Maintenance Window - August 2021
We have now completed our lengthy maintenance to migrate the entire stack of Creators Wave to a new infrastructure.
In our usual spirit of transparency, here's what we changed, what went well and what we (painfully) learned.
Firstly, why the change?
As some of our eagle-eyed members noticed, our old network server suffered from a corrupted Virtual Machine (VM). This lead to a catastrophic failure of the site, and the complete inability to access it. This was eventually partially recovered using our backups and snapshots, however one of the agents running one our server incorrectly flagged forum.js and admin.js (both core files of Flarum) as malicious, and deleted these without warning.
We recovered these, and a separate agent then corrupted the virtual disk of the server, leading to another full outage. We felt we had no choice but to take the drastic action of pulling our entire site offline whilst we investigated the issue.
What we changed
With the failure of our network infrastructure, we took the chance to move our core networking back to [Login to see the link].
Our stack now operates over a floating IP address, and runs through [Login to see the link] - This means that we are able to easily scale the website to meet growth and demand.
Further, we have also introduced a new, separate SQL cluster to the mix. This means that our SQL database will be managed on a private network that the website has a direct tunnel to. This leads to a much better security standing.
In short, the database can only be connected to over a private network that contains the server, an SSH jump-box, and the SQL cluster.
A follow-up blog detailing this will be available in the future.
What we learned
We learned some very tough lessons throughout this ordeal, and whilst difficult to admit - I must hold my hands up and admit the fact that failures were made throughout this process.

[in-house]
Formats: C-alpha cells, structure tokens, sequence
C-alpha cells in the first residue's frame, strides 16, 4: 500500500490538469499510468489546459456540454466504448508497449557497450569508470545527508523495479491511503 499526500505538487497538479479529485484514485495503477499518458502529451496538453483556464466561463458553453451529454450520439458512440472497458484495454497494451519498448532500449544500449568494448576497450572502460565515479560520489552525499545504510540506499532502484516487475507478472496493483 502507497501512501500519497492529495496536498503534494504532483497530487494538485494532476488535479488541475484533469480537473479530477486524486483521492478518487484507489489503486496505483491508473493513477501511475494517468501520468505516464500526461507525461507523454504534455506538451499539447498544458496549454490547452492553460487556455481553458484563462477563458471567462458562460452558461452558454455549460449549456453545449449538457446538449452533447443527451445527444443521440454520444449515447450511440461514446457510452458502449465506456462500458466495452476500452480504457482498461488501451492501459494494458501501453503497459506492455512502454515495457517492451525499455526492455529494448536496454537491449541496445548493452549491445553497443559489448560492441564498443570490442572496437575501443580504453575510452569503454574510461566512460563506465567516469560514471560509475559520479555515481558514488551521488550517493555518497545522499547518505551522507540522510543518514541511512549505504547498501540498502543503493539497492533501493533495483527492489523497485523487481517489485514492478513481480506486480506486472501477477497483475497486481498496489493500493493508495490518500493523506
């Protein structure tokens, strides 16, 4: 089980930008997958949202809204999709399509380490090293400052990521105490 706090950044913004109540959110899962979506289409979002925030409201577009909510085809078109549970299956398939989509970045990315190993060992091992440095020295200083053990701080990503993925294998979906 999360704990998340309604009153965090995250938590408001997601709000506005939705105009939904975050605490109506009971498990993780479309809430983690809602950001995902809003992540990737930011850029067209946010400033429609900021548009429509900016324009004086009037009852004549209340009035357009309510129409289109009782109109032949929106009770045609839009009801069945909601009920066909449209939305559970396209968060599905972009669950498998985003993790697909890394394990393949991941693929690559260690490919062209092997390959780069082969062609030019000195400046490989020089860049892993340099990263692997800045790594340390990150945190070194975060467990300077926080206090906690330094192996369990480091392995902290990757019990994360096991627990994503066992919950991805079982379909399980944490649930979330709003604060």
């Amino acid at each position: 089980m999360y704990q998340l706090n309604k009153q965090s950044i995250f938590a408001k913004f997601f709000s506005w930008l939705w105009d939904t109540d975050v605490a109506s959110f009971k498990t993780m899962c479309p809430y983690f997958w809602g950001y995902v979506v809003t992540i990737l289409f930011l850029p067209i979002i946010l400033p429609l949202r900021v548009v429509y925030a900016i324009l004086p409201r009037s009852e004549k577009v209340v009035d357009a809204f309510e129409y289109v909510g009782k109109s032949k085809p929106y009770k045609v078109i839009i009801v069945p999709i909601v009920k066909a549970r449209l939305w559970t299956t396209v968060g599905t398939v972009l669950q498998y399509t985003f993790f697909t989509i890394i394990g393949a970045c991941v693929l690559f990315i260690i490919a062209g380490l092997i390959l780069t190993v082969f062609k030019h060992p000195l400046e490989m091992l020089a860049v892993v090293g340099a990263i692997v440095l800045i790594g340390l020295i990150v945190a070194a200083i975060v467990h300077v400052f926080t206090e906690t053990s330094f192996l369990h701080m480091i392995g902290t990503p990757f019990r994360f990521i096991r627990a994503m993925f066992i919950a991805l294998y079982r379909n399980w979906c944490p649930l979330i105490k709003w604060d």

- We failed to act quickly enough to the failing server machine, this lead to unnecessary delays and poor public image for the site.
- We failed to identify the cause of the fault quickly enough, which allowed the server agents to do too much (irreparable) damage.
- We failed to take adequate enough backups (in an offsite location!), which means that unfortunately we have lost a portion of our users' display pictures. (Data on the site was not lost in this ordeal).
What we will do differently going forwards.
We have now updated our internal policies, and we will ensure that these are adhered to going forwards. In short, we will ensure that our backups are now adequate for the job, and that software installed on the server (including any agents for monitoring, security, or otherwise) goes through rigorous testing in a staging environment beforehand.
- Any installations to the server MUST have completed a full week's staging.
- Any changes to the server MUST be done out of peak times, and the server should be snapshotted pre, and post, change for a period of 5 days, after which period the snapshot can be removed.
- Backups should be managed in multiple secure locations. This will operate over a three-stage backup policy:
- Backups stored on Digital Ocean will be automated to their backup section.
- Backups of the FTP and SQL will be automated, and dumped to an encrypted share file.
- A script will then be ran to pull these encrypted share files to an offline storage medium every week (in the event of catastrophic outage).
We once again apologise for the issues caused on our site, and assure you that a thorough health check has been made to ensure that this does not happen going forwards.